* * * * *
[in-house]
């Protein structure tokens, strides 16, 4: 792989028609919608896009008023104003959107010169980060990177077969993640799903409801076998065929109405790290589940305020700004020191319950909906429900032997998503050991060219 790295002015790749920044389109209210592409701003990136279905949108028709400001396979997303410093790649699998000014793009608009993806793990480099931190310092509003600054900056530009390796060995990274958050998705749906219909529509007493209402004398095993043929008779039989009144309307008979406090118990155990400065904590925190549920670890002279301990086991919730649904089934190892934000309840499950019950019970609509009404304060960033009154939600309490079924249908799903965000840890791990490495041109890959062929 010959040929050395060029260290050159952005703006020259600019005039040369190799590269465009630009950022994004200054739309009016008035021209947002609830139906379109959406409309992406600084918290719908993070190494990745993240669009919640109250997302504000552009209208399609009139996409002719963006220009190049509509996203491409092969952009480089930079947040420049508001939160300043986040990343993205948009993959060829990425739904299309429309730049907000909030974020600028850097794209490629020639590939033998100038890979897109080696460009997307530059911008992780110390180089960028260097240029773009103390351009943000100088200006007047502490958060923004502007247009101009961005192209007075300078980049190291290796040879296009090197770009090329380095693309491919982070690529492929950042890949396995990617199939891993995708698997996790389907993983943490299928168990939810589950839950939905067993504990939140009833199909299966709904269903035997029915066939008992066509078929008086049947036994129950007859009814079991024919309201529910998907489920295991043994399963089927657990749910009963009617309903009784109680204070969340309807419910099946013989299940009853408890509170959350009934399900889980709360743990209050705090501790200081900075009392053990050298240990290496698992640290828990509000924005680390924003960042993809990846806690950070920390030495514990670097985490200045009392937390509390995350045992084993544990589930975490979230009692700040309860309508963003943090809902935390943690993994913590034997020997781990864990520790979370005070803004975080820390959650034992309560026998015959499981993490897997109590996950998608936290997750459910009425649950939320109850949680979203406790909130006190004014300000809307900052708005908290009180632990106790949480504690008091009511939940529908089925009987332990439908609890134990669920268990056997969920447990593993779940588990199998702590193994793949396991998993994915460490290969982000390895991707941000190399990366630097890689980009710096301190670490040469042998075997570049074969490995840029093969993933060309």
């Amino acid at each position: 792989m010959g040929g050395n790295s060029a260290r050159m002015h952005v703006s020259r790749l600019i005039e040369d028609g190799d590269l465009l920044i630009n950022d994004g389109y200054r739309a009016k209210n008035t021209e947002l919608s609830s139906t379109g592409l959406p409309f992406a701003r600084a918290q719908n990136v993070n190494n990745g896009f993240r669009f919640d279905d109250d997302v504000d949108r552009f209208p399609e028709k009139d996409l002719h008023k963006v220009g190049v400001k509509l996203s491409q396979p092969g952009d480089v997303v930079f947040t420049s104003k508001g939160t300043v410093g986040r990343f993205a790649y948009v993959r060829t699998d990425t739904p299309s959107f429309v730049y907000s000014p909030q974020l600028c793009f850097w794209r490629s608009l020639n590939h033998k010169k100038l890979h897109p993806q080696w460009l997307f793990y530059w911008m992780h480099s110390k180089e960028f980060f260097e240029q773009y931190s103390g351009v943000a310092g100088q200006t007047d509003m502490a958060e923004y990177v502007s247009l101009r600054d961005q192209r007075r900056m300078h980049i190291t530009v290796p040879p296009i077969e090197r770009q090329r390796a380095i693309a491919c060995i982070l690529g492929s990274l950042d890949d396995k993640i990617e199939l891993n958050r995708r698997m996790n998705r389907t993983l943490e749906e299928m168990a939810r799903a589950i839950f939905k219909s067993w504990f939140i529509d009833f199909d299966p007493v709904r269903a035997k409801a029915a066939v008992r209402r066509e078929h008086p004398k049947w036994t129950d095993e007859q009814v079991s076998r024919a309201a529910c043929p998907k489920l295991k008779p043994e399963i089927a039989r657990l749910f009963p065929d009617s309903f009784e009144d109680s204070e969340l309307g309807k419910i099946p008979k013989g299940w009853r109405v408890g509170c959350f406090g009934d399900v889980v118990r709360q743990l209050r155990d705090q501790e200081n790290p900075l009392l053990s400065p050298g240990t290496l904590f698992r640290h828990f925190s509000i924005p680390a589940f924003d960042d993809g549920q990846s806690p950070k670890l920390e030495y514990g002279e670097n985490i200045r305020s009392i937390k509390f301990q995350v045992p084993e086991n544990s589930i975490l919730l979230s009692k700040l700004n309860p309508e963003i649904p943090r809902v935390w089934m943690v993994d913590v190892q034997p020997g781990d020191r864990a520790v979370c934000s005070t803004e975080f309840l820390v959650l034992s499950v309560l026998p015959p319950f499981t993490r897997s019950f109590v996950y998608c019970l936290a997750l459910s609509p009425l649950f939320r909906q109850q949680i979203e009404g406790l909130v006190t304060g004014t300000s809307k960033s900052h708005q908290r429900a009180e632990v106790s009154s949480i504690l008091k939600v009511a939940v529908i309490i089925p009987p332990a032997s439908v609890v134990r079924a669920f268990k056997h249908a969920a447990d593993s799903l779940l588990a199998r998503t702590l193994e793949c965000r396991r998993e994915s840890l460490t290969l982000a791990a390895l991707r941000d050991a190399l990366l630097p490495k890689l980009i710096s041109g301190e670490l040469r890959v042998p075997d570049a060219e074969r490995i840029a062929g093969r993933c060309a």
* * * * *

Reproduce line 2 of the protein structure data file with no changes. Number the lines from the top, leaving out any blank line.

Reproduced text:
């Protein structure tokens, strides 16, 4: 792989028609919608896009008023104003959107010169980060990177077969993640799903409801076998065929109405790290589940305020700004020191319950909906429900032997998503050991060219 790295002015790749920044389109209210592409701003990136279905949108028709400001396979997303410093790649699998000014793009608009993806793990480099931190310092509003600054900056530009390796060995990274958050998705749906219909529509007493209402004398095993043929008779039989009144309307008979406090118990155990400065904590925190549920670890002279301990086991919730649904089934190892934000309840499950019950019970609509009404304060960033009154939600309490079924249908799903965000840890791990490495041109890959062929 010959040929050395060029260290050159952005703006020259600019005039040369190799590269465009630009950022994004200054739309009016008035021209947002609830139906379109959406409309992406600084918290719908993070190494990745993240669009919640109250997302504000552009209208399609009139996409002719963006220009190049509509996203491409092969952009480089930079947040420049508001939160300043986040990343993205948009993959060829990425739904299309429309730049907000909030974020600028850097794209490629020639590939033998100038890979897109080696460009997307530059911008992780110390180089960028260097240029773009103390351009943000100088200006007047502490958060923004502007247009101009961005192209007075300078980049190291290796040879296009090197770009090329380095693309491919982070690529492929950042890949396995990617199939891993995708698997996790389907993983943490299928168990939810589950839950939905067993504990939140009833199909299966709904269903035997029915066939008992066509078929008086049947036994129950007859009814079991024919309201529910998907489920295991043994399963089927657990749910009963009617309903009784109680204070969340309807419910099946013989299940009853408890509170959350009934399900889980709360743990209050705090501790200081900075009392053990050298240990290496698992640290828990509000924005680390924003960042993809990846806690950070920390030495514990670097985490200045009392937390509390995350045992084993544990589930975490979230009692700040309860309508963003943090809902935390943690993994913590034997020997781990864990520790979370005070803004975080820390959650034992309560026998015959499981993490897997109590996950998608936290997750459910009425649950939320109850949680979203406790909130006190004014300000809307900052708005908290009180632990106790949480504690008091009511939940529908089925009987332990439908609890134990669920268990056997969920447990593993779940588990199998702590193994793949396991998993994915460490290969982000390895991707941000190399990366630097890689980009710096301190670490040469042998075997570049074969490995840029093969993933060309």